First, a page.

High School seniors Alejandro, Silvia, and Aldo, like most of their friends, are eager to go to college and pursue their education. However, their home state of Georgia not only bans them from attending the top five public universities, but also deems them ineligible for in-state tuition at public colleges due to their immigration status as DACA (Deferred Action for Childhood Arrivals) recipients. In response, these three ambitious and dream-filled students divert their passions towards the fight for education in the undocumented community.
Voices of the Sea, Cuba/USA
In this tiny, remote Cuban fishing village, Mariela, a mother of four young children, longs for a better life. The families in her village are utterly dependent on the day’s catch, which changes with the tide. The shops are empty, school is repeatedly shut down due to a lack of resources, and basic transportation is non-existent. With the relationship between the US and Cuba in flux, Mariela, like many Cubans, is afraid that her only chance to escape to the US will soon close. Her husband, Pita, loves his community, cherishes his friendships, and is loyal to his craft as a fisherman. The tension between husband and wife — one desperate to leave, the other content to stay — builds further after her brother and neighbors flee the country, risking their lives to chase the American Dream.
Women of the Venezuelan Chaos, Venezuela
Embodying strength and stoicism, five Venezuelan women from diverse backgrounds each draw a portrait of their country as it suffers under the worst crisis in its history amid extreme food and medicine shortages, a broken justice system, and widespread fear. The women share what life is really like for them and their families as the truth of the country’s difficulties are repeatedly denied by the government.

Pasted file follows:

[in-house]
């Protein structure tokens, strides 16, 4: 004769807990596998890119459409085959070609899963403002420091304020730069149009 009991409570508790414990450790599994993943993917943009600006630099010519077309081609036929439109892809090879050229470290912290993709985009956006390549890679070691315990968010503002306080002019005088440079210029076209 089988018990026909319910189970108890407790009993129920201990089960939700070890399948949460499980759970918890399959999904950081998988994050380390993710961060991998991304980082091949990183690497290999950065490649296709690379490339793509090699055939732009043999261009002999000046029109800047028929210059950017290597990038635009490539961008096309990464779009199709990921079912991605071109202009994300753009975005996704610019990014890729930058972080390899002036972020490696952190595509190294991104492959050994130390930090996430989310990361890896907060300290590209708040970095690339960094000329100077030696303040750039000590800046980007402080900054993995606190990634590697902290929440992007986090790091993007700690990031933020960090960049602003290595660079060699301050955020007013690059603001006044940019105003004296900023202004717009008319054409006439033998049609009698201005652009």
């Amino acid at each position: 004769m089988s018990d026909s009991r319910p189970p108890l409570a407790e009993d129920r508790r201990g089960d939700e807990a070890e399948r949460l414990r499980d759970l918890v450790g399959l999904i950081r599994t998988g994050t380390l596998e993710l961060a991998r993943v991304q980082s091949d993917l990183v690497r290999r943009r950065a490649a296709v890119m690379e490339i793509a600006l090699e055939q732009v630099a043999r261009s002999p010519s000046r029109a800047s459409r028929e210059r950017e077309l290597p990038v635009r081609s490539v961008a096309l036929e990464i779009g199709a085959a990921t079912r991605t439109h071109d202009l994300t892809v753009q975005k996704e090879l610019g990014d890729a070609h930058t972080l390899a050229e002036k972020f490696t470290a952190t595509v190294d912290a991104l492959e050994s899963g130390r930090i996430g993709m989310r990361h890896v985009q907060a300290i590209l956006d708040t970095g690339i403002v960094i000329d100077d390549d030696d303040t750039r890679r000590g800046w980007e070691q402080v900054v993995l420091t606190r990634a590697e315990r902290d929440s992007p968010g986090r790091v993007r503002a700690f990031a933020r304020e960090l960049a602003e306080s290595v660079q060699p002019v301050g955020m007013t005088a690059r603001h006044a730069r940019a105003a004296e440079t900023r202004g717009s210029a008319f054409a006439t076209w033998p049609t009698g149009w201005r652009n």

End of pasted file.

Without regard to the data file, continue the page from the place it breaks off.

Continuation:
New York: June 14 - 21. Full lineup and details here.
Cinelandia is proud to be a Presenting Partner for the films WOMEN OF THE VENEZUELAN CHAOS, THE UNAFRAID and VOICES OF THE SEA.
The discovery of lost photographs sparks the search for a hero that history forgot-Maria Moreno, a migrant mother driven by her twelve children's hunger to speak out. Years before Cesar Chavez and Dolores Huerta launched the United Farm Workers, Maria picked up the only weapon she had-her voice-and became an outspoken leader in an era when women were relegated to the background. The first farm worker woman in America to be hired as a union organizer, Maria's story was silenced and her legacy buried-until now.
Watsonville: June 14. Details here.
TAFFNY represents the rich diversity of the cultures, languages and stories of North America, Central America, and South America along with their associated islands. TAFFNY aims to create a new culture of cinematography appreciation by providing a dynamic space for the public and artists to meet, reflect on multiculturalism and diversity in our society, while promoting the work of new and emerging filmmakers.
New York: June 7 - 15. Full lineup and details here.
The Philadelphia Latino Film Festival (PHLAFF) was established in 2012 and has become the Greater Philadelphia region’s only festival showcasing the extraordinary and innovative work of emerging and established Latin American and Latino filmmakers.The festival includes shorts and feature-length films from the mainland US, Puerto Rico, Cuba, the Dominican Republic, Panama, Colombia and Venezuela.
Philadelphia: June 1 - 3. Full lineup and details here.
LA OLA is a showcase of the independent contemporary films from Spain. The showcase celebrates its 4th edition, creating a bridge between Spain and the Americas to bring groundbreaking cinema to New York, Los Angeles, and Mexico City.